It was the month of March, 2017, when I went to Lake Cuitzeo to check up on our migratory waterfowl and shorebirds one last time before they travelled north to breed. But that time, I was shocked to find that about half the birds I had expected were missing — along with half the lake.

Lake Cuitzeo is Mexico’s second largest lake, and its uniformly shallow waters make it a powerful magnet for dabbling ducks and shorebirds. But that same shallowness makes the lake extremely vulnerable to drought, and the shallower western half sometimes dries up completely in years with low rains. Back in 2017 I was shocked to find only 15 ducks over the course of the morning, when I had hoped to find hundreds, or even thousands.

I knew that the 2020-2021 winter would be worse for the lake than the 2016-2017 winter. But I had a little hope the western half of the lake might still have some water through the New Year. Such hope was unjustified; by late November, there was no water to be seen there.

This was once my lake.

Oddly enough, this time it was the very severity of the drought that made the lake continue to work as habitat for dabbling ducks. Back in 2017, the eastern half had managed to remain too deep for the dabbling ducks, even when the western half had completely disappeared. But here in 2020, the eastern half is also suffering the effects of drought — leaving it shallow enough to keep a fair number of Teals, Pintails, and Shovelers happy. We may not be talking about the thousands of ducks I could see in a good year, but it is certainly possible to still see hundreds.

Northerners might not expect to see Northern Pintails and White-faced Ibises together. But in Mexico you certainly can.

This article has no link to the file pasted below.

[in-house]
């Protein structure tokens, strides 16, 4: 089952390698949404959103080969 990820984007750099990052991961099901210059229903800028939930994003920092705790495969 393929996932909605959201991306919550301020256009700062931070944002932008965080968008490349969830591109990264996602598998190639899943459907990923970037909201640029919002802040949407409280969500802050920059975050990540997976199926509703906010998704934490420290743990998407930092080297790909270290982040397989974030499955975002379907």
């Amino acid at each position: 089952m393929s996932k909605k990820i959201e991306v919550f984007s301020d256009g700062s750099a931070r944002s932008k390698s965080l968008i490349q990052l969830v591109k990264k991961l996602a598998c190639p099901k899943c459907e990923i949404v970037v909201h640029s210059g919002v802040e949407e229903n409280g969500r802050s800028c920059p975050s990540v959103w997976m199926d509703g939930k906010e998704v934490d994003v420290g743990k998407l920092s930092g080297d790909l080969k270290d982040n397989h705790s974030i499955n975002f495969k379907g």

I saw more Cinnamon Teals than usual. Which is a good thing.

Shorebirds have taken more of a hit. I saw no Peeps (small Sandpipers), or Plovers of any size (except for many Killdeers). Normally abundant Long-billed Dowitchers and Black-necked Stilts were limited to a three small flocks flying by. But the American Avocets were more numerous than I had ever seen.

Just a few of the American Avocets I saw.

The best activity was to be found in the reedbeds along the non-tollroad lake crossing. There were large flocks of Brown-headed Cowbirds and Yellow-headed Blackbirds, with some Red-winged Blackbirds in the mix.

Just part of one flock
Up close, you could see mostly Yellow-headed Blackbirds, but with some Cowbirds mixed in.

Down among the reeds, smaller birds could be just as exciting.

This was my best photo of a Marsh Wren for the day.
But this one was more fun. Kind of shows how we have all felt in 2020, doesn’t it?

2020 has been a surprisingly great year for seeing our micro-endemic Black-polled Yellowthroat around Lake Cuitzeo. Apparently, they were there all along, but I didn’t know how to find them. I suspect the lake’s shrinking habitat options has forced them closer to the road.

This one is a male.
And here is a female.

So far, the eastern half of the lake still has enough water to hold on to its deeper-water denizens, including Clark’s Grebes and American Coots. A good Coot take-off can brighten up one’s day, so I’ll show those photos last.

This Clark’s Grebe is an immature.
And there goes the Coot!

Written by Paul Lewis
Paul Lewis moved from California to Mexico in 1983. He lived first in Mexicali, and now lives in the historic city of Morelia (about halfway between Guadalajara and Mexico City), where he and his wife pastor a small church. He is the author of an internationally distributed book in Spanish about family finances and has recorded four albums in Spanish of his own songs. But every Monday, he explores the wonderful habitats and birds found within an hour of his house, in sites which go from 3,000 to 10,000 feet of altitude. These habitats include freshwater wetlands, savannah grasslands, and pine, oak, pine/oak, pine/fir, cloud, and tropical scrub forests.